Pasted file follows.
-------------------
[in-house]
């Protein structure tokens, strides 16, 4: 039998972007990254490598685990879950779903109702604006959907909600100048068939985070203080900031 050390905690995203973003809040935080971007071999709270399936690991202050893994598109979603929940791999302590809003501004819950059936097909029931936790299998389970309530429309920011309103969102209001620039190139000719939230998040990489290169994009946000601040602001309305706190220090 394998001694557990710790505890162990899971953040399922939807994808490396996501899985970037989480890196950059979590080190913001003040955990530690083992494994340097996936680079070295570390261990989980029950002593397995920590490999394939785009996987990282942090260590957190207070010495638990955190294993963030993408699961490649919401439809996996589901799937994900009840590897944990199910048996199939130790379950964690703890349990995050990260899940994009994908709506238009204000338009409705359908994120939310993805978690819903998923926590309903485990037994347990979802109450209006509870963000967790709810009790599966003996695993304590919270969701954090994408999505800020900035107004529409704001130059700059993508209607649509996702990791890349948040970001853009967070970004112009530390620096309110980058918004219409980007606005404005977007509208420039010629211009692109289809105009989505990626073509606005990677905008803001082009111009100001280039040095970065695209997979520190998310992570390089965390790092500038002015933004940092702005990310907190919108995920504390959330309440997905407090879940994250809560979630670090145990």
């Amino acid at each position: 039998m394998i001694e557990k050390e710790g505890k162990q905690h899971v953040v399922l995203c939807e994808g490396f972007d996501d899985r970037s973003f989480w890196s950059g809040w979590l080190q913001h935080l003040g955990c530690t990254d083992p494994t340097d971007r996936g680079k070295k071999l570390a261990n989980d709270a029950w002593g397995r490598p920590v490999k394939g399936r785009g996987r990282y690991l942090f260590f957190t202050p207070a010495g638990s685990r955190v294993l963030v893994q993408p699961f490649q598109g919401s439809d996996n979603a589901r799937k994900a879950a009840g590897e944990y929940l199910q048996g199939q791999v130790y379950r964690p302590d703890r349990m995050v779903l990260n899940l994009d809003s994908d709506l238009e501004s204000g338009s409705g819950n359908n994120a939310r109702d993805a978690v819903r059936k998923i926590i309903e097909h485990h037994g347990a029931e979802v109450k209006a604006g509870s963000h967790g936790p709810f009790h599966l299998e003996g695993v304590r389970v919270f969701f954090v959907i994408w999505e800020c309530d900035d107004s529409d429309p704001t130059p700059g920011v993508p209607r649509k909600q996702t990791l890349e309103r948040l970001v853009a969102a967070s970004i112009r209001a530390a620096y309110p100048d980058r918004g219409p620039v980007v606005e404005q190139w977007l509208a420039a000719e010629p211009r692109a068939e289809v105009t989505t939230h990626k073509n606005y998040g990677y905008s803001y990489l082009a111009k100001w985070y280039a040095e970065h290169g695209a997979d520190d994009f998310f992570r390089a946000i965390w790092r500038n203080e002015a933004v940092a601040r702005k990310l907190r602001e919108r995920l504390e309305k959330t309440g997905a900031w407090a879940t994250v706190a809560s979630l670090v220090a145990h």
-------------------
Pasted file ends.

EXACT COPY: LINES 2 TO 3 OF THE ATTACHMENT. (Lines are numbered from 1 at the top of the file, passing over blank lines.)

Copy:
């Protein structure tokens, strides 16, 4: 039998972007990254490598685990879950779903109702604006959907909600100048068939985070203080900031 050390905690995203973003809040935080971007071999709270399936690991202050893994598109979603929940791999302590809003501004819950059936097909029931936790299998389970309530429309920011309103969102209001620039190139000719939230998040990489290169994009946000601040602001309305706190220090 394998001694557990710790505890162990899971953040399922939807994808490396996501899985970037989480890196950059979590080190913001003040955990530690083992494994340097996936680079070295570390261990989980029950002593397995920590490999394939785009996987990282942090260590957190207070010495638990955190294993963030993408699961490649919401439809996996589901799937994900009840590897944990199910048996199939130790379950964690703890349990995050990260899940994009994908709506238009204000338009409705359908994120939310993805978690819903998923926590309903485990037994347990979802109450209006509870963000967790709810009790599966003996695993304590919270969701954090994408999505800020900035107004529409704001130059700059993508209607649509996702990791890349948040970001853009967070970004112009530390620096309110980058918004219409980007606005404005977007509208420039010629211009692109289809105009989505990626073509606005990677905008803001082009111009100001280039040095970065695209997979520190998310992570390089965390790092500038002015933004940092702005990310907190919108995920504390959330309440997905407090879940994250809560979630670090145990």
């Amino acid at each position: 039998m394998i001694e557990k050390e710790g505890k162990q905690h899971v953040v399922l995203c939807e994808g490396f972007d996501d899985r970037s973003f989480w890196s950059g809040w979590l080190q913001h935080l003040g955990c530690t990254d083992p494994t340097d971007r996936g680079k070295k071999l570390a261990n989980d709270a029950w002593g397995r490598p920590v490999k394939g399936r785009g996987r990282y690991l942090f260590f957190t202050p207070a010495g638990s685990r955190v294993l963030v893994q993408p699961f490649q598109g919401s439809d996996n979603a589901r799937k994900a879950a009840g590897e944990y929940l199910q048996g199939q791999v130790y379950r964690p302590d703890r349990m995050v779903l990260n899940l994009d809003s994908d709506l238009e501004s204000g338009s409705g819950n359908n994120a939310r109702d993805a978690v819903r059936k998923i926590i309903e097909h485990h037994g347990a029931e979802v109450k209006a604006g509870s963000h967790g936790p709810f009790h599966l299998e003996g695993v304590r389970v919270f969701f954090v959907i994408w999505e800020c309530d900035d107004s529409d429309p704001t130059p700059g920011v993508p209607r649509k909600q996702t990791l890349e309103r948040l970001v853009a969102a967070s970004i112009r209001a530390a620096y309110p100048d980058r918004g219409p620039v980007v606005e404005q190139w977007l509208a420039a000719e010629p211009r692109a068939e289809v105009t989505t939230h990626k073509n606005y998040g990677y905008s803001y990489l082009a111009k100001w985070y280039a040095e970065h290169g695209a997979d520190d994009f998310f992570r390089a946000i965390w790092r500038n203080e002015a933004v940092a601040r702005k990310l907190r602001e919108r995920l504390e309305k959330t309440g997905a900031w407090a879940t994250v706190a809560s979630l670090v220090a145990h």